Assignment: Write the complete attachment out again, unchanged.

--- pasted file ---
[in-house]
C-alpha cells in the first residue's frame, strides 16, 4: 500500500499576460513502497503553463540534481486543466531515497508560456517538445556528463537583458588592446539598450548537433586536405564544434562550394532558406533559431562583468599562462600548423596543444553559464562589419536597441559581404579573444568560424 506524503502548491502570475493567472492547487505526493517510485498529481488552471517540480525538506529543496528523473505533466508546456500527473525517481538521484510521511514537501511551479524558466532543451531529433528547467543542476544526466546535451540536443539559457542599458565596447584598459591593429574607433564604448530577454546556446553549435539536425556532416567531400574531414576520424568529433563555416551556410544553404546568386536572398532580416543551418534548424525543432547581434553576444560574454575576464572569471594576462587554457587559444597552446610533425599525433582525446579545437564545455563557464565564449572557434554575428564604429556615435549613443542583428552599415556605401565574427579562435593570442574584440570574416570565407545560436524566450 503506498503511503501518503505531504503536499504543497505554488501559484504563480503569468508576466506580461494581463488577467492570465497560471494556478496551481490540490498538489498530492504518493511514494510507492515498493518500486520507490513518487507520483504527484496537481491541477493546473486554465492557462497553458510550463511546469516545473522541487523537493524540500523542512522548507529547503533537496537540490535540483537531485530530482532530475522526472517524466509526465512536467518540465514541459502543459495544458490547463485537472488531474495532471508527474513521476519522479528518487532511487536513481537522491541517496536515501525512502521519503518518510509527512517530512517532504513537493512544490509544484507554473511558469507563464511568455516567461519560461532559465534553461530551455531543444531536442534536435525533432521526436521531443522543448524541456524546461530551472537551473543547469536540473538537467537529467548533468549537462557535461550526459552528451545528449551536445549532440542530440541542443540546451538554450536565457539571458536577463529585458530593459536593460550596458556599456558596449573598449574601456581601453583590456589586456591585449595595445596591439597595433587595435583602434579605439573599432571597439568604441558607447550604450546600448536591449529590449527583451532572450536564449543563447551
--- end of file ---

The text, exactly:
[in-house]
C-alpha cells in the first residue's frame, strides 16, 4: 500500500499576460513502497503553463540534481486543466531515497508560456517538445556528463537583458588592446539598450548537433586536405564544434562550394532558406533559431562583468599562462600548423596543444553559464562589419536597441559581404579573444568560424 506524503502548491502570475493567472492547487505526493517510485498529481488552471517540480525538506529543496528523473505533466508546456500527473525517481538521484510521511514537501511551479524558466532543451531529433528547467543542476544526466546535451540536443539559457542599458565596447584598459591593429574607433564604448530577454546556446553549435539536425556532416567531400574531414576520424568529433563555416551556410544553404546568386536572398532580416543551418534548424525543432547581434553576444560574454575576464572569471594576462587554457587559444597552446610533425599525433582525446579545437564545455563557464565564449572557434554575428564604429556615435549613443542583428552599415556605401565574427579562435593570442574584440570574416570565407545560436524566450 503506498503511503501518503505531504503536499504543497505554488501559484504563480503569468508576466506580461494581463488577467492570465497560471494556478496551481490540490498538489498530492504518493511514494510507492515498493518500486520507490513518487507520483504527484496537481491541477493546473486554465492557462497553458510550463511546469516545473522541487523537493524540500523542512522548507529547503533537496537540490535540483537531485530530482532530475522526472517524466509526465512536467518540465514541459502543459495544458490547463485537472488531474495532471508527474513521476519522479528518487532511487536513481537522491541517496536515501525512502521519503518518510509527512517530512517532504513537493512544490509544484507554473511558469507563464511568455516567461519560461532559465534553461530551455531543444531536442534536435525533432521526436521531443522543448524541456524546461530551472537551473543547469536540473538537467537529467548533468549537462557535461550526459552528451545528449551536445549532440542530440541542443540546451538554450536565457539571458536577463529585458530593459536593460550596458556599456558596449573598449574601456581601453583590456589586456591585449595595445596591439597595433587595435583602434579605439573599432571597439568604441558607447550604450546600448536591449529590449527583451532572450536564449543563447551